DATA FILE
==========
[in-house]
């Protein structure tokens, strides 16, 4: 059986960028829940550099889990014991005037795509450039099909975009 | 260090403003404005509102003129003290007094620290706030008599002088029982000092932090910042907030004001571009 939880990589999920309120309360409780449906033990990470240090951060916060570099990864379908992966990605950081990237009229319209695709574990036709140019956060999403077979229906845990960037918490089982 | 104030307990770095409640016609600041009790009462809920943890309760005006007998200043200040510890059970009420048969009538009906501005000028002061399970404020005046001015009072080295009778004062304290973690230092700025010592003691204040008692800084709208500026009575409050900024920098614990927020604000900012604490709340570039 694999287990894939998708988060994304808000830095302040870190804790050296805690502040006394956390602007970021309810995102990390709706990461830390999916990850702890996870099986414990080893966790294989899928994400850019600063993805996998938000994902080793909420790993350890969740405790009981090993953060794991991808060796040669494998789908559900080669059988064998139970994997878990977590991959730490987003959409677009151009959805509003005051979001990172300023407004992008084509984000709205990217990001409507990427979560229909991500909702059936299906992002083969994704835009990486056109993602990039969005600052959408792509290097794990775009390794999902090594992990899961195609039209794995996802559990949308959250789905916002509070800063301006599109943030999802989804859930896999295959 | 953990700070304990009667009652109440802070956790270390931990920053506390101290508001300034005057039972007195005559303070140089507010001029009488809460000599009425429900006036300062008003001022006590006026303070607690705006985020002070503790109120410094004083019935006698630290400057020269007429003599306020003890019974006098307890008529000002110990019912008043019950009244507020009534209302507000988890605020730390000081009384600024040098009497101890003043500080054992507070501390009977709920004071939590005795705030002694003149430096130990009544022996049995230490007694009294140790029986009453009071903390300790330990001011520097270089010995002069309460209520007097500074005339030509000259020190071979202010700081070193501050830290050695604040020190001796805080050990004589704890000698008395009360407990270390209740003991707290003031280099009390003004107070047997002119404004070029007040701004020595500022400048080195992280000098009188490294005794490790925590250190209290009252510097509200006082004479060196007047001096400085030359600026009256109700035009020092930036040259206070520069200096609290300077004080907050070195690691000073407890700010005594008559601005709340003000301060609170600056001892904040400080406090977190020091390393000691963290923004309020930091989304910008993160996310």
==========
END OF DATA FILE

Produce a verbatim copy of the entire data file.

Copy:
[in-house]
């Protein structure tokens, strides 16, 4: 059986960028829940550099889990014991005037795509450039099909975009 | 260090403003404005509102003129003290007094620290706030008599002088029982000092932090910042907030004001571009 939880990589999920309120309360409780449906033990990470240090951060916060570099990864379908992966990605950081990237009229319209695709574990036709140019956060999403077979229906845990960037918490089982 | 104030307990770095409640016609600041009790009462809920943890309760005006007998200043200040510890059970009420048969009538009906501005000028002061399970404020005046001015009072080295009778004062304290973690230092700025010592003691204040008692800084709208500026009575409050900024920098614990927020604000900012604490709340570039 694999287990894939998708988060994304808000830095302040870190804790050296805690502040006394956390602007970021309810995102990390709706990461830390999916990850702890996870099986414990080893966790294989899928994400850019600063993805996998938000994902080793909420790993350890969740405790009981090993953060794991991808060796040669494998789908559900080669059988064998139970994997878990977590991959730490987003959409677009151009959805509003005051979001990172300023407004992008084509984000709205990217990001409507990427979560229909991500909702059936299906992002083969994704835009990486056109993602990039969005600052959408792509290097794990775009390794999902090594992990899961195609039209794995996802559990949308959250789905916002509070800063301006599109943030999802989804859930896999295959 | 953990700070304990009667009652109440802070956790270390931990920053506390101290508001300034005057039972007195005559303070140089507010001029009488809460000599009425429900006036300062008003001022006590006026303070607690705006985020002070503790109120410094004083019935006698630290400057020269007429003599306020003890019974006098307890008529000002110990019912008043019950009244507020009534209302507000988890605020730390000081009384600024040098009497101890003043500080054992507070501390009977709920004071939590005795705030002694003149430096130990009544022996049995230490007694009294140790029986009453009071903390300790330990001011520097270089010995002069309460209520007097500074005339030509000259020190071979202010700081070193501050830290050695604040020190001796805080050990004589704890000698008395009360407990270390209740003991707290003031280099009390003004107070047997002119404004070029007040701004020595500022400048080195992280000098009188490294005794490790925590250190209290009252510097509200006082004479060196007047001096400085030359600026009256109700035009020092930036040259206070520069200096609290300077004080907050070195690691000073407890700010005594008559601005709340003000301060609170600056001892904040400080406090977190020091390393000691963290923004309020930091989304910008993160996310």